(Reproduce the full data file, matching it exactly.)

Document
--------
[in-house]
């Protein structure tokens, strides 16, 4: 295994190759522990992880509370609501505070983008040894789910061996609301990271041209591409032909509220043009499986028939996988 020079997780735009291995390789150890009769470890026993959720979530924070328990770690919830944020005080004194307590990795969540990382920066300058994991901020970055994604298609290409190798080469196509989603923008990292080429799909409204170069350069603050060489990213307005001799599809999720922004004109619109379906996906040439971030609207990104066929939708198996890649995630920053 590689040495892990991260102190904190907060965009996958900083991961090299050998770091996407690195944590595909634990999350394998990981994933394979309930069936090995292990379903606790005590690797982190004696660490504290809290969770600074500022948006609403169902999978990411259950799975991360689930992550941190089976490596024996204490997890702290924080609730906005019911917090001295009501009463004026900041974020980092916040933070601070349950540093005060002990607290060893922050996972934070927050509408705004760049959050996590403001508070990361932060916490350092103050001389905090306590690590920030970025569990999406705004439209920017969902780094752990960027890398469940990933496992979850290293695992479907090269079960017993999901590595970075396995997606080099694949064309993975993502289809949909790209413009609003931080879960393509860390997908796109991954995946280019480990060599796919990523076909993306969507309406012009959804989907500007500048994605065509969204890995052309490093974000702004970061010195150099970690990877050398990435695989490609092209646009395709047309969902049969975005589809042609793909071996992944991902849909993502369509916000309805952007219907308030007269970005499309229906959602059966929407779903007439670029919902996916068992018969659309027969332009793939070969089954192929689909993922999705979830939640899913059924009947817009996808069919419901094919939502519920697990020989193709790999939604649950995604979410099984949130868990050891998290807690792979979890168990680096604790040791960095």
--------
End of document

[in-house]
């Protein structure tokens, strides 16, 4: 295994190759522990992880509370609501505070983008040894789910061996609301990271041209591409032909509220043009499986028939996988 020079997780735009291995390789150890009769470890026993959720979530924070328990770690919830944020005080004194307590990795969540990382920066300058994991901020970055994604298609290409190798080469196509989603923008990292080429799909409204170069350069603050060489990213307005001799599809999720922004004109619109379906996906040439971030609207990104066929939708198996890649995630920053 590689040495892990991260102190904190907060965009996958900083991961090299050998770091996407690195944590595909634990999350394998990981994933394979309930069936090995292990379903606790005590690797982190004696660490504290809290969770600074500022948006609403169902999978990411259950799975991360689930992550941190089976490596024996204490997890702290924080609730906005019911917090001295009501009463004026900041974020980092916040933070601070349950540093005060002990607290060893922050996972934070927050509408705004760049959050996590403001508070990361932060916490350092103050001389905090306590690590920030970025569990999406705004439209920017969902780094752990960027890398469940990933496992979850290293695992479907090269079960017993999901590595970075396995997606080099694949064309993975993502289809949909790209413009609003931080879960393509860390997908796109991954995946280019480990060599796919990523076909993306969507309406012009959804989907500007500048994605065509969204890995052309490093974000702004970061010195150099970690990877050398990435695989490609092209646009395709047309969902049969975005589809042609793909071996992944991902849909993502369509916000309805952007219907308030007269970005499309229906959602059966929407779903007439670029919902996916068992018969659309027969332009793939070969089954192929689909993922999705979830939640899913059924009947817009996808069919419901094919939502519920697990020989193709790999939604649950995604979410099984949130868990050891998290807690792979979890168990680096604790040791960095």